The energy transition is crucial for our future

The energy transition is crucial for our future

Renewable energy production is growing, and costs are falling. Smarter and more robust electricity grids will play a vital role in the energy transition.



Prysmian Group is supporting Germany’s energy transition with a new set of high-voltage underground cables to transport wind power from the North Sea to homes and factories in the industrial south.

The race to meet ambitious energy transition goals

Never in history has an energy transition been attempted so quickly and under such dramatic conditions. What is an “energy transition?” The International Renewable Energy Agency, IRENA, defines it as “a pathway toward transformation of the global energy sector from fossil-based to zero-carbon by the second half of this century.”
Throughout history, societies have gradually transitioned away from one energy source – say, from wood to coal.  Now in the space of just a few decades, countries across the world are working to replace fossil fuels with zero-carbon energy from clean sources like wind, solar and hydro to halt an unprecedented increase in temperature that major international scientific bodies have linked to carbon emissions from fossil fuels.

Why is the energy transition important?

Slowing global warming is urgent because of its devasting impact on both nature and human beings.  The impacts on nature are already visible and include rising sea levels, and extreme weather events like floods, droughts and brushfires. For human beings, the health consequences of higher temperatures in the future could be severe, and issues of food security and migration could have dramatic political consequences and even lead to civil unrest. The Intergovernmental Panel on Climate Change (IPCC), the United Nations body for assessing the science related to climate change, warns that global warming from pre-industrial levels must not exceed 1.5°C in order to avoid irreparable damage to the planet.
That’s why 196 countries joined together in 2015 with a pledge to slow global warming by cutting emissions and other steps by signing the Paris Agreement, the world’s first comprehensive climate change agreement. The goal is to hold the increase in the global average temperature to well below 2 °C above pre-industrial levels and to pursue efforts to limit the temperature increase to 1.5 °C. The EU is doing its part, with a commitment to reduce greenhouse gas emissions by at least 40% by 2030 compared to 1990, under its wider 2030 climate and energy framework. All key EU legislation for implementing this target was adopted by the end of 2018.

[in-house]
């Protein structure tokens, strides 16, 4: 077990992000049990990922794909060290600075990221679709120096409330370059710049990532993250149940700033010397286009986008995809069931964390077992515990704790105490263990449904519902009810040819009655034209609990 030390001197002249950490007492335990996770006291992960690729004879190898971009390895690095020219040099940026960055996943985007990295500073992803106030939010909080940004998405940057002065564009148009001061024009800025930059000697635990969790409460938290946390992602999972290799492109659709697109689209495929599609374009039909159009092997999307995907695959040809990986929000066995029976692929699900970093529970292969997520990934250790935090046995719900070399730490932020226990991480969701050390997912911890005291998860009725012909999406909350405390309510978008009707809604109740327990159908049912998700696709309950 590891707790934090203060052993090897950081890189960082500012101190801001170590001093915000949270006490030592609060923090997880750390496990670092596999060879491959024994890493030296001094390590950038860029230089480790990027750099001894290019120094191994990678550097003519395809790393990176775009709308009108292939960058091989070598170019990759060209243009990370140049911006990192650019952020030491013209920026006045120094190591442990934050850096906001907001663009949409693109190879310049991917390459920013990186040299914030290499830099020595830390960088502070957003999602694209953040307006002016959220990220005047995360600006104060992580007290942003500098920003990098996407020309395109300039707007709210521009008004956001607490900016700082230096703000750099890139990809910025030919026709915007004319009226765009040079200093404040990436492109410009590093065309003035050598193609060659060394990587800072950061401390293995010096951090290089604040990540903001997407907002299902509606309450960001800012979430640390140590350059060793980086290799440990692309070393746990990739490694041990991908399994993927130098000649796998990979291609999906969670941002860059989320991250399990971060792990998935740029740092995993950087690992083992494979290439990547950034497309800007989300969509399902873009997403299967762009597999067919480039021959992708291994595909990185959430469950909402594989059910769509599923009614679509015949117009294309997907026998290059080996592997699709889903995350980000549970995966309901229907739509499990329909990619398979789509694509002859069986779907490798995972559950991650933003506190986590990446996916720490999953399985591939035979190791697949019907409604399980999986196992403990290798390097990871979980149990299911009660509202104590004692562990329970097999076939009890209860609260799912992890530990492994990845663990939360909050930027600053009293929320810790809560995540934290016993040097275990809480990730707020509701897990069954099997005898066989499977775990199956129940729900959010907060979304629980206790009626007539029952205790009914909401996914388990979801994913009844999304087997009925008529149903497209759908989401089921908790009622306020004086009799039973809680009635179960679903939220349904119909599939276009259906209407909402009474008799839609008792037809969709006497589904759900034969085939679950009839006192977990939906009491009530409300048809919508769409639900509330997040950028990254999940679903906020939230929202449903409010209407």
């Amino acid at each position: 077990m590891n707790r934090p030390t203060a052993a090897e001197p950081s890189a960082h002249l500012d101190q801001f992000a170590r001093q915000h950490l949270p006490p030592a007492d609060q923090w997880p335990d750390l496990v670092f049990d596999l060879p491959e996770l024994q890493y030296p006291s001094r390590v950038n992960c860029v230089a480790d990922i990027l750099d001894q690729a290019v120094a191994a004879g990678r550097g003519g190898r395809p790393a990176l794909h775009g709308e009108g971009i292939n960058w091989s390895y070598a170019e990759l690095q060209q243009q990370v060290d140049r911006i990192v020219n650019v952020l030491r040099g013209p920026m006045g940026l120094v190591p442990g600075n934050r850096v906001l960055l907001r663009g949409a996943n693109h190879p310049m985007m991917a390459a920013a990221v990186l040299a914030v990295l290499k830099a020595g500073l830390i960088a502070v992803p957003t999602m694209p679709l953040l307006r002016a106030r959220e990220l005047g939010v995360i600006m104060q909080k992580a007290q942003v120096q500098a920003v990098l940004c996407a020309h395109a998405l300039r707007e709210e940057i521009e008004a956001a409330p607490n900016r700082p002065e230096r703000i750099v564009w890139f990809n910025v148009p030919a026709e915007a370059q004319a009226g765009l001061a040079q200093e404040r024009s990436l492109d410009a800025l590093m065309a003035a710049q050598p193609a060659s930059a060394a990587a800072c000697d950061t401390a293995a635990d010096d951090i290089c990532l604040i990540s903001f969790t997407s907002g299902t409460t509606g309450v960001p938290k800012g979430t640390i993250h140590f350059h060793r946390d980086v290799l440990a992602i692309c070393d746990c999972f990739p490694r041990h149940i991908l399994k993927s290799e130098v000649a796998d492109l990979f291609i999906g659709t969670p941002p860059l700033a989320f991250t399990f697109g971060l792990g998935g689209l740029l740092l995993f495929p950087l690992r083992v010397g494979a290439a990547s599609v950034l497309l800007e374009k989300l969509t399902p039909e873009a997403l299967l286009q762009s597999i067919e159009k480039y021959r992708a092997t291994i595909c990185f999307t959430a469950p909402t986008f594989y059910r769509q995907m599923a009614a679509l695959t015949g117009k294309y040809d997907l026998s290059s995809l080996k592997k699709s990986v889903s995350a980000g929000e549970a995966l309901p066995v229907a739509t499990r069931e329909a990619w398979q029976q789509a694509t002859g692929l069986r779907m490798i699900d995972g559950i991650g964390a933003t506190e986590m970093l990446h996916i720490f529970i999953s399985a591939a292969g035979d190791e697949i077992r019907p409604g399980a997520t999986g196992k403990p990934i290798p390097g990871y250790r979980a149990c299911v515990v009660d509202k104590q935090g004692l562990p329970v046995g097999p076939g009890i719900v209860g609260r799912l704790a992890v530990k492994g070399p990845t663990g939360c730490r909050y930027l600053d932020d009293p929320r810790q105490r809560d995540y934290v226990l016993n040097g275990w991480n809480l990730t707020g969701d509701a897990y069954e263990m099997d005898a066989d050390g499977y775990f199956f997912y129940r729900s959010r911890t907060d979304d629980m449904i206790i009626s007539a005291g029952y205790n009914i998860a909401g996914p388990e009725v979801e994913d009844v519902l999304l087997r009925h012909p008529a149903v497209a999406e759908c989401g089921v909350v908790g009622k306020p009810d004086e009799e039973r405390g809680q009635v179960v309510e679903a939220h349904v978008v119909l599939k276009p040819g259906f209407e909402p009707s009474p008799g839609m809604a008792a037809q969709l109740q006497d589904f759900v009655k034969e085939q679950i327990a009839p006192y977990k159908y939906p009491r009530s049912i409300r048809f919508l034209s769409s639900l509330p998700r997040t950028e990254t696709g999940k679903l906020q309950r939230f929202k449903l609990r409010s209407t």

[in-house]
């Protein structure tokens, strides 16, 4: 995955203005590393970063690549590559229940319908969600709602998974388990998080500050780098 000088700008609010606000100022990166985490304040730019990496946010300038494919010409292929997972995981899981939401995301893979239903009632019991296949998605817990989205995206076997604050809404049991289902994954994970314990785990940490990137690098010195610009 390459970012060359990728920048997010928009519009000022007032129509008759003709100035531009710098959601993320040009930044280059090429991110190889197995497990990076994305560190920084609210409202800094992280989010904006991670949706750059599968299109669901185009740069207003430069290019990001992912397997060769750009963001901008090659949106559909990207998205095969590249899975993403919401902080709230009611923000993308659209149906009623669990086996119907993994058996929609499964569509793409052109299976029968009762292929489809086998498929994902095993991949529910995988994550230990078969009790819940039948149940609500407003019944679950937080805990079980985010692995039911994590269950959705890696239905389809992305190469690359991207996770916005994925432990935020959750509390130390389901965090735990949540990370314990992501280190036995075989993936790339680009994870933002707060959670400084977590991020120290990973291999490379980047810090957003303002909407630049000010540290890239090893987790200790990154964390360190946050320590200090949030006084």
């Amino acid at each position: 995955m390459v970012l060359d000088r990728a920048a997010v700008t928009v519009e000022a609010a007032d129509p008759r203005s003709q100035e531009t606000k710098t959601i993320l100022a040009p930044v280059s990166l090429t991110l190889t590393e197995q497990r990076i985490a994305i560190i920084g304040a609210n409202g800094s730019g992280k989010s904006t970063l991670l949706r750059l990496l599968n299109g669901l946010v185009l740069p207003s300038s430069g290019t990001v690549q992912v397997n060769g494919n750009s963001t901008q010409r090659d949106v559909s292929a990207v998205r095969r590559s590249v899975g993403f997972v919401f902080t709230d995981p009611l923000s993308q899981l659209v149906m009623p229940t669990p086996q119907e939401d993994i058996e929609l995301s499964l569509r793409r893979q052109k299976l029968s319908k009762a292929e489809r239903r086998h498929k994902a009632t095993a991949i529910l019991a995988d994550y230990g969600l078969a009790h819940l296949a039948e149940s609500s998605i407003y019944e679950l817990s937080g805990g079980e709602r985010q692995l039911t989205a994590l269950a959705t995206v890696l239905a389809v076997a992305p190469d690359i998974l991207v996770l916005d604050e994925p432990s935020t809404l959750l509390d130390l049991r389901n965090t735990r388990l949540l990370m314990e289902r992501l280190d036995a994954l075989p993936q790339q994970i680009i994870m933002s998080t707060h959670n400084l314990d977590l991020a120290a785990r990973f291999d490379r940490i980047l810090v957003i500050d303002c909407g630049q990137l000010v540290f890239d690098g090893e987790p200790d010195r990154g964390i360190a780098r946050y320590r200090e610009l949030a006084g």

These goals cannot be met without achieving the energy transition. According to the IPCC, 25% of C02 emissions come from electricity and heat production. A further 24% come from agriculture, forestry and other land use. Industry accounts for 21%, and transportation 14%. About 60% of global greenhouse gas emissions are from fossil fuels. 


The energy transition is already underway. It is currently taking place mainly in the power sector, where renewable energy now accounts for 26% of electricity generation worldwide. Global new windfarm installations grew 9.1% in 2018, according to the World Wind Energy Association. The cost of new solar and wind projects are undercutting the cost of existing coal-fired power plants, several studies have found. But the transition in transportation will likely be gradual and occur only in phases. 
Despite the growing interest in renewable energy, managing the energy transition requires our generation to solve a complex problem at a time when energy demand is growing: substituting production from renewable sources when it is not available, and making backup capacities possible.

Smart grids play a crucial role in the energy transition. They smooth out peaks and troughs in production, avoiding power outages, and allow for flexibility of demand. Grids will also need to be more robust, enabling them to move renewable energy from where it is produced to where it is needed. Prysmian Group is helping Germany achieve its energy transition by building three separate underground cables linking the windfarms in the North Sea to cities and factories in Germany’s industrial south. 
The energy transition is under way. But it is not moving fast enough. The world is not on track to meet the Paris Agreement targets, said REN21 in its annual Renewables Global Status report. “Global energy-related carbon dioxide (CO2) emissions grew an estimated 1.7% in 2018 due to increased fossil fuel consumption,” it said.